A Commentary on Lucan, ''De bello civili'' IV by Paolo Asso

By Paolo Asso

Booklet four of Lucan??s epic contrasts Europe with Africa. on the conflict of Lerida (Spain), a violent hurricane factors the neighborhood rivers to flood the obvious among the 2 hills the place the opposing armies are camped. Asso??s observation lines Lucan??s recollections of early Greek stories of production, whilst Chaos held the weather in vague confusion. This primordial broth units the tone for the full ebook. After the conflict, the scene switches to the Adriatic shore of Illyricum (Albania), and at last to Africa, the place the proto-mythical water of the start of the ebook cedes to the dryness of the desolate tract. The narrative unfolds opposed to the historical past of the conflict of the weather. The Spanish deluge is changed via the desiccated desolation of Africa. The remark contrasts the representations of Rome with Africa and explores the importance of Africa as an area infected via evil, yet which continues to be an essential component of Rome. besides Lucan??s different geographic and natural-scientific discussions, Africa??s place as part of the Roman international is painstakingly supported through astronomic and geographic erudition in Lucan??s mixing of medical and mythological discourse. The poet is a visionary who helps his fact claims via medical discourse.

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In these boats, the soldiers crossed and hastened to bend the cut wood on both banks. Fearing the growing river, Caesar set the timber not on the edge of the nearest banks, but stretched the bridge into the middle of the fields. Furthermore, lest it dare another flood, the Sicoris was scattered in furrows and, split into streamlets, it paid the price for its over-swelling waters. After he sees that everything goes according to Caesar’s will, Petreius abandons high Ilerda and lacking confidence in the power of the known world, goes to the end of the earth, in search of unconquerable peoples who in their lust for death always bear arms.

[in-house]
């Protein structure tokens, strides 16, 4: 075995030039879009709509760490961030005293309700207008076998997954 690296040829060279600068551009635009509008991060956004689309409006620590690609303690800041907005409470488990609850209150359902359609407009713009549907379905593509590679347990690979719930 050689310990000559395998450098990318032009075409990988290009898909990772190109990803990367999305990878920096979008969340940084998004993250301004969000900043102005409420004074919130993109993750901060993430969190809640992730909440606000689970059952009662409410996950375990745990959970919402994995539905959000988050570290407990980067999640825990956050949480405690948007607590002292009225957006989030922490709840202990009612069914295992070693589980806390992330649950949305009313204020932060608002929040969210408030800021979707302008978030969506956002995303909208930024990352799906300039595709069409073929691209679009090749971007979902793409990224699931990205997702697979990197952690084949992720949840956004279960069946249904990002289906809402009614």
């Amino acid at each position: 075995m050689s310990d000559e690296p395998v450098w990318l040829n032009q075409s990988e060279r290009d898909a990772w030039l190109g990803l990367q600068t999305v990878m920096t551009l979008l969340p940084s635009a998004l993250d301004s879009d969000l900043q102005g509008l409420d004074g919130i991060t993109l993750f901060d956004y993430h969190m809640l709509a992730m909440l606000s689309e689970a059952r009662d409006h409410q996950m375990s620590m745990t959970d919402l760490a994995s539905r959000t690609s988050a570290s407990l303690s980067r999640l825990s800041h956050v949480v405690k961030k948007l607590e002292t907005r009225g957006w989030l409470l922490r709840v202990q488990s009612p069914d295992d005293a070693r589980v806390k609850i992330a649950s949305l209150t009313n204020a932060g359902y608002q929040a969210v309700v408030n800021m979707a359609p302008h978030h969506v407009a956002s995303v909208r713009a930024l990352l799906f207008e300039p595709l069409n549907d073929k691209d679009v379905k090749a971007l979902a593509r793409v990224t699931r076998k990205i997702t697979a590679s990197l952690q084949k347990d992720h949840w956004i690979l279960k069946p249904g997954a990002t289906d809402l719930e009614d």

At times, the focus on a part rather than the whole intensifies dramatic effects, as when the soldiers, denied their chance to epic action, appear compressed onto each other and they are mere 782 stipata… membra. There are times when L. seems to think in terms of association by synecdoche, as when Curio’s death functions as Juba’s offer of last rites to the ghost of Hannibal (see below ad 789-90). Affecting in various guises the normal line of thought, hypallage (‘interchange, exchange’)86 obtains highly dramatic effects especially when its use animates the inanimate by posing it as the syntactical subject, or the vocative in an apostrophe with an outcome that resembles personification: 96 pallida tabes (cf.

90 The ichneumon is the North-African local variety of a snake-eating animal similar to the mongoose. 91 Heitland 1887, lxxxvi, considers the soldiers likened to gladiators as a simile rather than a metaphor or part of an extended allegory (but see above); his list of similes for the portion of Book IX treated here includes 460-2 (column of dust = column of smoke) and 494 (stars to travelers in the desert = stars to sailors in the sea). Introduction 29 that L. is intentionally relying on a gladiatorial allegory throughout the poem (see ad 613-14, 620, 622, 708-10, 725, 784-7; cf.

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